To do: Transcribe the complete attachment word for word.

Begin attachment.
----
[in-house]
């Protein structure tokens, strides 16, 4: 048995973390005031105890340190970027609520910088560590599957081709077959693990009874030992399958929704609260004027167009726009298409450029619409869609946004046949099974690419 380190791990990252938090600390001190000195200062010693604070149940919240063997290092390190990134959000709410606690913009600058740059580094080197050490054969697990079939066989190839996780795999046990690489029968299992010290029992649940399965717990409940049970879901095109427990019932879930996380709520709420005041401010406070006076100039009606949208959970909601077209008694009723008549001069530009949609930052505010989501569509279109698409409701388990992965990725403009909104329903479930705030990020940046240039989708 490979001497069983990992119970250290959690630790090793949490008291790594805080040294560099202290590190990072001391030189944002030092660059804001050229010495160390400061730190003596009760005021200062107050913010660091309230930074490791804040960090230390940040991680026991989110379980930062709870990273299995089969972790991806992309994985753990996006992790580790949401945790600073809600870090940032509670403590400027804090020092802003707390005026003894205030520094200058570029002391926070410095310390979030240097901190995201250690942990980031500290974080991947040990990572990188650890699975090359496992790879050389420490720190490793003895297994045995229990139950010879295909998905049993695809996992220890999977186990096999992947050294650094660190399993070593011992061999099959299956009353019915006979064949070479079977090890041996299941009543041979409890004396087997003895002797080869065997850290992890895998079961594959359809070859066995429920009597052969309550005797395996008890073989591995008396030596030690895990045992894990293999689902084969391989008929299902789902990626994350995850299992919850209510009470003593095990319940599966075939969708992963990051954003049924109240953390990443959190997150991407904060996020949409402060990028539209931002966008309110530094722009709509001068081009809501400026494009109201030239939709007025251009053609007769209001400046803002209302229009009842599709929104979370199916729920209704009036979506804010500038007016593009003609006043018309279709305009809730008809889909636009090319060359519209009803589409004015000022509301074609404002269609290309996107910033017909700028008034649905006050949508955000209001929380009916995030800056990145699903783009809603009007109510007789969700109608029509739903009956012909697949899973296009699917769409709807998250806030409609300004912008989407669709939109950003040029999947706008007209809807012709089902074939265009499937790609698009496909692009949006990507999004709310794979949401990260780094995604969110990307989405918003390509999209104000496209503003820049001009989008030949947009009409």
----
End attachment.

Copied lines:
[in-house]
């Protein structure tokens, strides 16, 4: 048995973390005031105890340190970027609520910088560590599957081709077959693990009874030992399958929704609260004027167009726009298409450029619409869609946004046949099974690419 380190791990990252938090600390001190000195200062010693604070149940919240063997290092390190990134959000709410606690913009600058740059580094080197050490054969697990079939066989190839996780795999046990690489029968299992010290029992649940399965717990409940049970879901095109427990019932879930996380709520709420005041401010406070006076100039009606949208959970909601077209008694009723008549001069530009949609930052505010989501569509279109698409409701388990992965990725403009909104329903479930705030990020940046240039989708 490979001497069983990992119970250290959690630790090793949490008291790594805080040294560099202290590190990072001391030189944002030092660059804001050229010495160390400061730190003596009760005021200062107050913010660091309230930074490791804040960090230390940040991680026991989110379980930062709870990273299995089969972790991806992309994985753990996006992790580790949401945790600073809600870090940032509670403590400027804090020092802003707390005026003894205030520094200058570029002391926070410095310390979030240097901190995201250690942990980031500290974080991947040990990572990188650890699975090359496992790879050389420490720190490793003895297994045995229990139950010879295909998905049993695809996992220890999977186990096999992947050294650094660190399993070593011992061999099959299956009353019915006979064949070479079977090890041996299941009543041979409890004396087997003895002797080869065997850290992890895998079961594959359809070859066995429920009597052969309550005797395996008890073989591995008396030596030690895990045992894990293999689902084969391989008929299902789902990626994350995850299992919850209510009470003593095990319940599966075939969708992963990051954003049924109240953390990443959190997150991407904060996020949409402060990028539209931002966008309110530094722009709509001068081009809501400026494009109201030239939709007025251009053609007769209001400046803002209302229009009842599709929104979370199916729920209704009036979506804010500038007016593009003609006043018309279709305009809730008809889909636009090319060359519209009803589409004015000022509301074609404002269609290309996107910033017909700028008034649905006050949508955000209001929380009916995030800056990145699903783009809603009007109510007789969700109608029509739903009956012909697949899973296009699917769409709807998250806030409609300004912008989407669709939109950003040029999947706008007209809807012709089902074939265009499937790609698009496909692009949006990507999004709310794979949401990260780094995604969110990307989405918003390509999209104000496209503003820049001009989008030949947009009409």